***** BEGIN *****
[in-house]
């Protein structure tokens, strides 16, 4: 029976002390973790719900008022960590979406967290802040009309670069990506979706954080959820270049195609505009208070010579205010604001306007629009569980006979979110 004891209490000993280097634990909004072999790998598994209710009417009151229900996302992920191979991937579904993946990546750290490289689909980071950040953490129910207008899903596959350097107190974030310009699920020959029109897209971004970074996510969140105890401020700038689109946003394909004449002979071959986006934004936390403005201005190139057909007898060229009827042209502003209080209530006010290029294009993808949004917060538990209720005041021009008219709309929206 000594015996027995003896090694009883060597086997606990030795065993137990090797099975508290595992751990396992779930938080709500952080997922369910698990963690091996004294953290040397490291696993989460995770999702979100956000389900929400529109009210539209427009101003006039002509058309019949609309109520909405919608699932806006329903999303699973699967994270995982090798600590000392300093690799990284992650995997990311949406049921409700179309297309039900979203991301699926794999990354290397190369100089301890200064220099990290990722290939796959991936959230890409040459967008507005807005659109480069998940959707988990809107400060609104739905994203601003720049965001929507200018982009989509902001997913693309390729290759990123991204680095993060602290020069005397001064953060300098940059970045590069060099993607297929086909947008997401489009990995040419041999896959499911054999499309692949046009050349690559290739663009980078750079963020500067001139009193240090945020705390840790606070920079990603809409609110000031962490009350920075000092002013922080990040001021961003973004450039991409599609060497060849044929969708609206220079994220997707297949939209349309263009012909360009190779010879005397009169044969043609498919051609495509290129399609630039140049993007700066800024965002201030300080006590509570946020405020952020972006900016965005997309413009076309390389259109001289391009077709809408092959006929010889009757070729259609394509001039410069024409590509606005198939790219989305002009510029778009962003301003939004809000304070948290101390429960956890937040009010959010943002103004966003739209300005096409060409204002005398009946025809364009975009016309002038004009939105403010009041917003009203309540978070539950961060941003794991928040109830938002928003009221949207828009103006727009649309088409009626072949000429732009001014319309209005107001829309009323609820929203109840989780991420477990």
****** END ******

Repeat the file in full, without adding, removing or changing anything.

[in-house]
């Protein structure tokens, strides 16, 4: 029976002390973790719900008022960590979406967290802040009309670069990506979706954080959820270049195609505009208070010579205010604001306007629009569980006979979110 004891209490000993280097634990909004072999790998598994209710009417009151229900996302992920191979991937579904993946990546750290490289689909980071950040953490129910207008899903596959350097107190974030310009699920020959029109897209971004970074996510969140105890401020700038689109946003394909004449002979071959986006934004936390403005201005190139057909007898060229009827042209502003209080209530006010290029294009993808949004917060538990209720005041021009008219709309929206 000594015996027995003896090694009883060597086997606990030795065993137990090797099975508290595992751990396992779930938080709500952080997922369910698990963690091996004294953290040397490291696993989460995770999702979100956000389900929400529109009210539209427009101003006039002509058309019949609309109520909405919608699932806006329903999303699973699967994270995982090798600590000392300093690799990284992650995997990311949406049921409700179309297309039900979203991301699926794999990354290397190369100089301890200064220099990290990722290939796959991936959230890409040459967008507005807005659109480069998940959707988990809107400060609104739905994203601003720049965001929507200018982009989509902001997913693309390729290759990123991204680095993060602290020069005397001064953060300098940059970045590069060099993607297929086909947008997401489009990995040419041999896959499911054999499309692949046009050349690559290739663009980078750079963020500067001139009193240090945020705390840790606070920079990603809409609110000031962490009350920075000092002013922080990040001021961003973004450039991409599609060497060849044929969708609206220079994220997707297949939209349309263009012909360009190779010879005397009169044969043609498919051609495509290129399609630039140049993007700066800024965002201030300080006590509570946020405020952020972006900016965005997309413009076309390389259109001289391009077709809408092959006929010889009757070729259609394509001039410069024409590509606005198939790219989305002009510029778009962003301003939004809000304070948290101390429960956890937040009010959010943002103004966003739209300005096409060409204002005398009946025809364009975009016309002038004009939105403010009041917003009203309540978070539950961060941003794991928040109830938002928003009221949207828009103006727009649309088409009626072949000429732009001014319309209005107001829309009323609820929203109840989780991420477990």